A Bomber and A King – The Definitive Breakdown of Deontay Wilder V. Tyson Fury
By Alex Leffew: A moment that few skeptical fight fans thought would come to fruition is approaching. A heavyweight contest worth its merit in hype as well as implications on the sport. Two of the division’s most prominent figures have circumvented the usual protracted negotiating processes plaguing the sport for decades. They have also circumvented the other champion, and burgeoning superstar Anthony Joshua. But we aren’t here to lament Anthony Joshua, or possible upcoming matches. We’re here to dissect a December 1st matchup between two conspicuous big men. Two big men who carry themselves with aplomb, and downright modern-day swagger.
Tyson “Gypsy King” Fury has a name and reputation that long precedes him in the fight game. The 6’9” ~260lb Fury has proven himself both King, by beating long unbeaten Wladimir Klitschko, and Gypsy, then taking a post-fight 2 ½ year hiatus from the sport. A hiatus presumably to indulge in everything that earns him the Tyson and Fury monikers. He often self-proclaims to be a fighting man from a “long line of fighting men”. When he says this, Fury is not speaking out of turn. Not only did his father John Fury name him after Mike Tyson, the patriarch also fought in the heavyweight division as “Gypsy” John (8-4-1). Fury claims lineage with that of Bartley Gorman, who was a bare-knuckle fighting traveler and known to be titled “King of The Gypsies”. He is cousins with former WBO champ Andy Lee, fellow heavyweight Hughie Fury, Young Fury, as well as others.
Fury has a natural charisma and coordination that is neither learned nor taught. No men of his size switch stances as often or with the ease in which he does. He throws awkward jabs from various angles and is in constant motion from bell to bell. He is no stranger to using his often massive girth to smother and wear down his opponents when deciding to clinch. His chin has been tested. Unfortunately, against a very game and tough former cruiserweight by the name of Steve Cunningham. In the 2nd round of their fight, Cunningham fired a massive overhand right hay-maker that caught Fury square. Fury showed his heart in Madison Square Garden that night, rising off the canvas to bully and punish Cunningham with a graphic knockout in round 7.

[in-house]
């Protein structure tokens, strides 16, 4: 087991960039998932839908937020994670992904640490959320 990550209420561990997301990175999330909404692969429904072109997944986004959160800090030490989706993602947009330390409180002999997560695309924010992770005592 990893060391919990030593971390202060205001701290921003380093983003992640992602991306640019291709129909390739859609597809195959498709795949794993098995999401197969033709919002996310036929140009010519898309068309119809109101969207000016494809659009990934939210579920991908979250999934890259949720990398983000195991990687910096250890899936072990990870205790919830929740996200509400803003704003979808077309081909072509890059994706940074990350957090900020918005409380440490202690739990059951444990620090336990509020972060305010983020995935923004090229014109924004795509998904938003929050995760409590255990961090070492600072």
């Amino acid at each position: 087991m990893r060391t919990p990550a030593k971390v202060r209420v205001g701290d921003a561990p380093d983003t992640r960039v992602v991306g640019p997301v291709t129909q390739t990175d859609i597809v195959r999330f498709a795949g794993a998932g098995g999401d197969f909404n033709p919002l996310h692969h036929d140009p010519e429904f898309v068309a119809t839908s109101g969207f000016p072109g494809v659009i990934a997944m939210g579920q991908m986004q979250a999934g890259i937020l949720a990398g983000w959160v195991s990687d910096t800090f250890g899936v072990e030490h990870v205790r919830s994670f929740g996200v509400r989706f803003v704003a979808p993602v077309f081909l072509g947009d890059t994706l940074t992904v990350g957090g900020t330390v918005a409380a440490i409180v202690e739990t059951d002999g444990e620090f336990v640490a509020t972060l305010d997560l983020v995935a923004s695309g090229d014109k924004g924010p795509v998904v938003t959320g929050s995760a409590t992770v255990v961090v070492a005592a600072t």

Fury’s mouth is probably his most effective weapon in terms of generating a buzz and momentum for his career. He berates every opponent he faces. He once referred to David Haye as a “classless prima donna”. He told the aforementioned Steve Cunningham to get the bottom of his boots sponsored in preparation for the impending knockout. Wladimir Klitschko wasn’t safe either. When Fury showed to their press conference dressed as Batman he crashed into the table holding Klitschko’s belts, scattering them on the floor. Even Anthony Joshua has been a target, being referred to as a “weightlifting coward”. Fury’s terminology for Deontay Wilder has been a relatively tame “dosser”, a British colloquialism for bum, or derelict.
What Fury doesn’t do well is stay in shape between fights. He has tipped the scale as much as 275 and as little as 245 lbs for weigh-in. He admitted being near 400 lbs during his 24+ month layoff. This sort of yo-yo weight gain does not lend itself to a lengthy reign in any elite sport. The manner in which he gains and loses weight is also cause for alarm. He has tested positive for both cocaine and nandrolone, as well as claiming that his 135 lb weight loss has come within the last year. In 2018, his two “comeback” fights were little more than cheeky exhibitions against opponents paid well enough to stand in the ring. Notwithstanding, this doesn’t take away the massive undertaking he’s engaged in losing the weight and getting back in the HW mix.